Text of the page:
Devon Whyte joined the Florida Marlins in 1996 with a lot of mileage already on his cleats.
The All-Time Marlins Countdown has already covered most of the players in the pantheon of franchise greats, but we’ve saved the 14 best of them for these final 14 days before 2021 Opening Day. Players are sorted in ascending value of bWAR divided by plate appearances and/or batters faced. In other words, players are not ranked on total contribution to the team, but more on a per-plate-transaction basis. Devon Whyte totaled 4.5 bWAR with the team, but he only played in 220 regular season games for them.
14. Devon Whyte
Devon Whyte, stylized throughout his career as “Devon White,” is a six-foot-one switch-hitting outfielder from Kingston, Jamaica. Way back in 1981, he was a sixth round choice of the California Angels out of Park West HS, in Manhattan, New York. It’s through respect to him that I’ll be using the original (and since re-adopted) spelling of his last name.
It did take Whyte a little bit before he got to the bigs to stay. Between 1985 and 1986, he appeared in a total of 50 games, going 15-for-66 with nine stolen bases. In 1987, he finally graduated to baseball’s top level for good, finishing fifth in the American League Rookie of the Year Award voting after hitting .263/.306/.443 in 159 games, with 24 homers, 87 RBI, and 32 stolen bases.
Whyte later won two Gold Gloves in center field for the Angels, and made his first All Star appearance in 1989. After the 1990 season, he was involved in a multiplayer deal with the Toronto Blue Jays and ended up spending five seasons with them. He was a success in Canada, to put things bluntly. He won five straight Gold Gloves, and made his second All Star Team in 1993. Prior to the Marlins leg of his major league career, he had slashed .260/.313/.413 with 131 homers, 515 RBI, and 249 stolen bases.
Granted free agency following the 1995 campaign, Whyte signed on with the Marlins for three years and $9.9 million. His first month with the Marlins was pretty bad in retrospect, and would see him hit .179 with only two stolen bases and one multiple-hit game. He then went 16-for-40 through the first nine games in May, and eventually closed the campaign with a .274/.325/.455 slash line, with 22 stolen bases, 17 homers, and 84 RBI.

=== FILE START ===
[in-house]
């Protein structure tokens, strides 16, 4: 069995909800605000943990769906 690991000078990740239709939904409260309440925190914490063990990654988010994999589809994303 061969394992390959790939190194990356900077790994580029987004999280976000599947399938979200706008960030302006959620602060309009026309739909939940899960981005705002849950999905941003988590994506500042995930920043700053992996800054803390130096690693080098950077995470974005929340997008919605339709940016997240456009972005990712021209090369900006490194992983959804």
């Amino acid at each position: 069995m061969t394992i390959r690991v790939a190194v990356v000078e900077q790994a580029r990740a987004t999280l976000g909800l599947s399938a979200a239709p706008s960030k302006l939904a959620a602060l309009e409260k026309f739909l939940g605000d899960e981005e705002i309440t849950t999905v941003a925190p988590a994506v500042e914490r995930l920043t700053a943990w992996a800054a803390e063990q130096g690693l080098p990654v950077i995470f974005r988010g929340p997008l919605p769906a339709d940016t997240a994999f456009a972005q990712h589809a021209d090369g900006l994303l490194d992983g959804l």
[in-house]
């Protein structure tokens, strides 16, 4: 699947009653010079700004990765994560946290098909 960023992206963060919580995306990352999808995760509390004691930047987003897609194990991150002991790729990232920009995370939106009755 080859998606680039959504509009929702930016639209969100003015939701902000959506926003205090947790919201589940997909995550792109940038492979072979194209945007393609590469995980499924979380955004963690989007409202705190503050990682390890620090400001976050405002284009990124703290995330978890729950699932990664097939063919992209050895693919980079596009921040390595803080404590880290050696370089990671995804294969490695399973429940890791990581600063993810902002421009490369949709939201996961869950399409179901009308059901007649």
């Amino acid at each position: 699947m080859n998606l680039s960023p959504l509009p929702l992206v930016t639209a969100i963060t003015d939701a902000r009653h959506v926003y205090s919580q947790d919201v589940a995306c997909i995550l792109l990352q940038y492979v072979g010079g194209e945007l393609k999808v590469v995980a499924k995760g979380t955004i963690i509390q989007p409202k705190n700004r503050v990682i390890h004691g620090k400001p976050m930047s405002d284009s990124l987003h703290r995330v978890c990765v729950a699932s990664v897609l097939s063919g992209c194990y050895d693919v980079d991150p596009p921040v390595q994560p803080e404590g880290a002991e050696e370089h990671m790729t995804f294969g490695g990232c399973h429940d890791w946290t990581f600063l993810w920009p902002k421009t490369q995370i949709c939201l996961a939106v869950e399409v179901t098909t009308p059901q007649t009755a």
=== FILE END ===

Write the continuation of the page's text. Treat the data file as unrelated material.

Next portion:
Considering the start to his first year with Florida, it’s somewhat remarkable that Whyte totaled 38 multiple-hit games by the end of the year. On August 5, he went four-for-six with three doubles and three RBI in a 16-9 Marlins win over the Colorado Rockies. In 1200 2⁄3 innings in center field, White pulled down a .987 fielding percentage, with five assists and four errors. It’s a mark he duplicated in 1997 for Florida, with four assists and two errors.
Whyte missed two months of the 1997 season with an injury, but still managed to slash .245/.338/.370 and stole 13 bases in 18 attempts over 74 contests. Although he only managed to hit .215 in 16 postseason appearances on Florida’s way to their first World Series Championship, he was the hero of the day on October 3, Game Three of Florida’s NLDS victory against the San Francisco Giants. He singled in the second, then hit a come-from-behind grand slam in the sixth to give the Marlins a 4-1 lead. It held up to the tune of a 6-2 Marlins win, and a NLCS date with the Atlanta Braves.
After doing his part to help the Marlins along to their title, they traded Whyte to the Arizona Diamondbacks for minor league LHP Jesus Martinez. Although Martinez never appeared in a major league game (in fact never appearing even in the minor leagues for the Marlins), Whyte played four more seasons. After his All Star campaign with the D-Backs in 1998, he played two seasons for the Los Angeles Dodgers and another for the Milwaukee Brewers.
Whyte eventually joined the coaching ranks, and for the past four seasons has served with the Triple-A Buffalo Bisons, first as a hitting coach and now as a position coach.